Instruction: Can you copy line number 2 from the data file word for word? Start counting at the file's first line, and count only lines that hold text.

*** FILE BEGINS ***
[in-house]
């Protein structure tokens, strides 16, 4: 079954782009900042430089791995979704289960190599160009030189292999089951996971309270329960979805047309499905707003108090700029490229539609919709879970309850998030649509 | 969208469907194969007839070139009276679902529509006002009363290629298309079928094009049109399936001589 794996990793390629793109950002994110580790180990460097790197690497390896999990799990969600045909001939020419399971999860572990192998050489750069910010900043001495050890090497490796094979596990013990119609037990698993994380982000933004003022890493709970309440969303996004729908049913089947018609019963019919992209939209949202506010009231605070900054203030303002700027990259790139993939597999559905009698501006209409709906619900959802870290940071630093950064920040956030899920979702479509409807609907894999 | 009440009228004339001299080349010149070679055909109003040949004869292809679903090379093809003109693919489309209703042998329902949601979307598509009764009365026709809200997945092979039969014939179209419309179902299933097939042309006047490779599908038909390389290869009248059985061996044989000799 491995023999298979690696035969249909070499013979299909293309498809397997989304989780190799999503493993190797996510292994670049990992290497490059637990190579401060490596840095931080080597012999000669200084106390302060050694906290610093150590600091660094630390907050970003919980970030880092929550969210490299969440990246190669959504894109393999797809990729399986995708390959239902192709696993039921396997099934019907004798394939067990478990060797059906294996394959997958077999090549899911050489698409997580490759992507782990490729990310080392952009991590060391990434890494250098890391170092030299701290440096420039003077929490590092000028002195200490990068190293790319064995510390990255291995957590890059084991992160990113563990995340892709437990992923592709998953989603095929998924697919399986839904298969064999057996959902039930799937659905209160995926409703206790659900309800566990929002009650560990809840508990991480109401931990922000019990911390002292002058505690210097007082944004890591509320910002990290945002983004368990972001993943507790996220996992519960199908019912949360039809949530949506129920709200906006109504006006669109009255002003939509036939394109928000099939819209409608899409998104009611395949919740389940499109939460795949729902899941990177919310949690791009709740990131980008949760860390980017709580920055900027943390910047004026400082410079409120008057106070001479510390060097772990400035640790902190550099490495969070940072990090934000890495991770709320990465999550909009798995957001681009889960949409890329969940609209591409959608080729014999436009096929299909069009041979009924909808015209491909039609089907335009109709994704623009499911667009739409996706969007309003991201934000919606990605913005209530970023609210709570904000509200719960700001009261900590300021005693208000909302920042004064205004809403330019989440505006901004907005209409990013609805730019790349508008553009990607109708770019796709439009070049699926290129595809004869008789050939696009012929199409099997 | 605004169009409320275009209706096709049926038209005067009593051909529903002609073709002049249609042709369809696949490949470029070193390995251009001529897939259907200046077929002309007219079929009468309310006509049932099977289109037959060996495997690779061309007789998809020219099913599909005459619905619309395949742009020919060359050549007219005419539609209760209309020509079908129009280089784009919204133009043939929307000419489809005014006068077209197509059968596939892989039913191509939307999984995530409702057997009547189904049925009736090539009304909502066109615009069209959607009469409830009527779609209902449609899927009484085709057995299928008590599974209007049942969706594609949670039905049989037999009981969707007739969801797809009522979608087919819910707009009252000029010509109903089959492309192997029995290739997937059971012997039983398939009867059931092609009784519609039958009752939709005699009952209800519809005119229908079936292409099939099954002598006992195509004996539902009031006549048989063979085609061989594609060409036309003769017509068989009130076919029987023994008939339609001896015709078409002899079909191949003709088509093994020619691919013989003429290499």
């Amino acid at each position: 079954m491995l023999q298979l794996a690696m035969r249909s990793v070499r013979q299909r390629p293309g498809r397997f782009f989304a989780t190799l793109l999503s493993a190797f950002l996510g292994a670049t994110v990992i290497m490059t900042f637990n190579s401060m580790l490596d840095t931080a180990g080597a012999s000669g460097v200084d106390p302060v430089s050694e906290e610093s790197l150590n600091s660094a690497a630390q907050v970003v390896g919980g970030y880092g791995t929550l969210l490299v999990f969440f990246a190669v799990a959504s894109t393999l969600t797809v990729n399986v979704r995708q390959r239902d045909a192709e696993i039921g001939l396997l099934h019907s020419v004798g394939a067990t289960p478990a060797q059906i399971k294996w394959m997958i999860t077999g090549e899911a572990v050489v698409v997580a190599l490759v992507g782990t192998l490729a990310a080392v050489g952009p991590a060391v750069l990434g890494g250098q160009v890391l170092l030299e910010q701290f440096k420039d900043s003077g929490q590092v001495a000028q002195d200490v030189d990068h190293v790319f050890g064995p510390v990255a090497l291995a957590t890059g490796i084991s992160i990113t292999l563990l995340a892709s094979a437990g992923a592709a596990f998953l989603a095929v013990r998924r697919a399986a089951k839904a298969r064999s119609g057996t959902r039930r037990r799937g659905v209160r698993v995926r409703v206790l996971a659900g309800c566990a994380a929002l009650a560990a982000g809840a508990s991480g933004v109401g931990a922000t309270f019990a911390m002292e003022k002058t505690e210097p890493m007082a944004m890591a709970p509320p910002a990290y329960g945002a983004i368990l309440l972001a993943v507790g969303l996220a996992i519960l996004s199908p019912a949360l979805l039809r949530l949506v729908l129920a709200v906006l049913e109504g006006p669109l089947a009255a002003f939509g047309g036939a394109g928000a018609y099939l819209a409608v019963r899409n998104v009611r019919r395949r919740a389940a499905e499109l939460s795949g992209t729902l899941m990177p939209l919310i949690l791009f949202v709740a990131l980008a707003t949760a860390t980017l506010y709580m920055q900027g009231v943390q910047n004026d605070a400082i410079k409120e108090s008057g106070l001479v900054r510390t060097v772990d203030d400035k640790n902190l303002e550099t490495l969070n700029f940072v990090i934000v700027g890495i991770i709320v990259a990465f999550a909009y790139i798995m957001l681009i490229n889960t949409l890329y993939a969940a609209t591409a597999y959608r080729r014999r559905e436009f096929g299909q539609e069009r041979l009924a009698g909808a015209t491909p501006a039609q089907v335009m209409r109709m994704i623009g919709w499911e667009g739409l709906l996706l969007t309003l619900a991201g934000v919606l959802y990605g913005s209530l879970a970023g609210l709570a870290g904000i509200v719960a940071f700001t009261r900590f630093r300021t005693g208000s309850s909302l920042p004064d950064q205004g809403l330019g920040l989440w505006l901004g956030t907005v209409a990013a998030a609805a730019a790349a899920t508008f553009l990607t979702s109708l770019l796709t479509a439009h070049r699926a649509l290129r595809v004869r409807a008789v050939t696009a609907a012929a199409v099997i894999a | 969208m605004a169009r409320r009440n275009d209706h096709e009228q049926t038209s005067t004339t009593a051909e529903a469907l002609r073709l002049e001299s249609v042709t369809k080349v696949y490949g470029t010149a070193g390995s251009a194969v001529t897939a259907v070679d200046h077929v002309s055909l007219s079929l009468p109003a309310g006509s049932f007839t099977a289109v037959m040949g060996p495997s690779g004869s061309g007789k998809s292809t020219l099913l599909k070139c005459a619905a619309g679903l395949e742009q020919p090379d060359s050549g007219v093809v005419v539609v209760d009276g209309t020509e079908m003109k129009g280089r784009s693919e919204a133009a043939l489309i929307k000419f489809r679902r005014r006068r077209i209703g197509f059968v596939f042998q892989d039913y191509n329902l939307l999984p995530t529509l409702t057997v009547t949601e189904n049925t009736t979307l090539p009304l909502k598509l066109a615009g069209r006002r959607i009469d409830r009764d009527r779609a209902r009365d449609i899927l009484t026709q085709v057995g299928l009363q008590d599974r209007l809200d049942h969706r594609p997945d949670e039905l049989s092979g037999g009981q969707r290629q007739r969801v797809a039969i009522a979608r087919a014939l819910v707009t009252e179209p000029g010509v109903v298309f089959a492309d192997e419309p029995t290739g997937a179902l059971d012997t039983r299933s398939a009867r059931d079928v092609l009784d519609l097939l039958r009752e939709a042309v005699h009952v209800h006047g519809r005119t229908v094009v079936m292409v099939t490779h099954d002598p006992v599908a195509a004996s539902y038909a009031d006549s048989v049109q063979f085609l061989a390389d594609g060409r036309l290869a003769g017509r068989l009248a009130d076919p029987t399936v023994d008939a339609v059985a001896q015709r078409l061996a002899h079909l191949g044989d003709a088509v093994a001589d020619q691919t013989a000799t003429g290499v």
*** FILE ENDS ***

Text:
């Protein structure tokens, strides 16, 4: 079954782009900042430089791995979704289960190599160009030189292999089951996971309270329960979805047309499905707003108090700029490229539609919709879970309850998030649509 | 969208469907194969007839070139009276679902529509006002009363290629298309079928094009049109399936001589 794996990793390629793109950002994110580790180990460097790197690497390896999990799990969600045909001939020419399971999860572990192998050489750069910010900043001495050890090497490796094979596990013990119609037990698993994380982000933004003022890493709970309440969303996004729908049913089947018609019963019919992209939209949202506010009231605070900054203030303002700027990259790139993939597999559905009698501006209409709906619900959802870290940071630093950064920040956030899920979702479509409807609907894999 | 009440009228004339001299080349010149070679055909109003040949004869292809679903090379093809003109693919489309209703042998329902949601979307598509009764009365026709809200997945092979039969014939179209419309179902299933097939042309006047490779599908038909390389290869009248059985061996044989000799 491995023999298979690696035969249909070499013979299909293309498809397997989304989780190799999503493993190797996510292994670049990992290497490059637990190579401060490596840095931080080597012999000669200084106390302060050694906290610093150590600091660094630390907050970003919980970030880092929550969210490299969440990246190669959504894109393999797809990729399986995708390959239902192709696993039921396997099934019907004798394939067990478990060797059906294996394959997958077999090549899911050489698409997580490759992507782990490729990310080392952009991590060391990434890494250098890391170092030299701290440096420039003077929490590092000028002195200490990068190293790319064995510390990255291995957590890059084991992160990113563990995340892709437990992923592709998953989603095929998924697919399986839904298969064999057996959902039930799937659905209160995926409703206790659900309800566990929002009650560990809840508990991480109401931990922000019990911390002292002058505690210097007082944004890591509320910002990290945002983004368990972001993943507790996220996992519960199908019912949360039809949530949506129920709200906006109504006006669109009255002003939509036939394109928000099939819209409608899409998104009611395949919740389940499109939460795949729902899941990177919310949690791009709740990131980008949760860390980017709580920055900027943390910047004026400082410079409120008057106070001479510390060097772990400035640790902190550099490495969070940072990090934000890495991770709320990465999550909009798995957001681009889960949409890329969940609209591409959608080729014999436009096929299909069009041979009924909808015209491909039609089907335009109709994704623009499911667009739409996706969007309003991201934000919606990605913005209530970023609210709570904000509200719960700001009261900590300021005693208000909302920042004064205004809403330019989440505006901004907005209409990013609805730019790349508008553009990607109708770019796709439009070049699926290129595809004869008789050939696009012929199409099997 | 605004169009409320275009209706096709049926038209005067009593051909529903002609073709002049249609042709369809696949490949470029070193390995251009001529897939259907200046077929002309007219079929009468309310006509049932099977289109037959060996495997690779061309007789998809020219099913599909005459619905619309395949742009020919060359050549007219005419539609209760209309020509079908129009280089784009919204133009043939929307000419489809005014006068077209197509059968596939892989039913191509939307999984995530409702057997009547189904049925009736090539009304909502066109615009069209959607009469409830009527779609209902449609899927009484085709057995299928008590599974209007049942969706594609949670039905049989037999009981969707007739969801797809009522979608087919819910707009009252000029010509109903089959492309192997029995290739997937059971012997039983398939009867059931092609009784519609039958009752939709005699009952209800519809005119229908079936292409099939099954002598006992195509004996539902009031006549048989063979085609061989594609060409036309003769017509068989009130076919029987023994008939339609001896015709078409002899079909191949003709088509093994020619691919013989003429290499």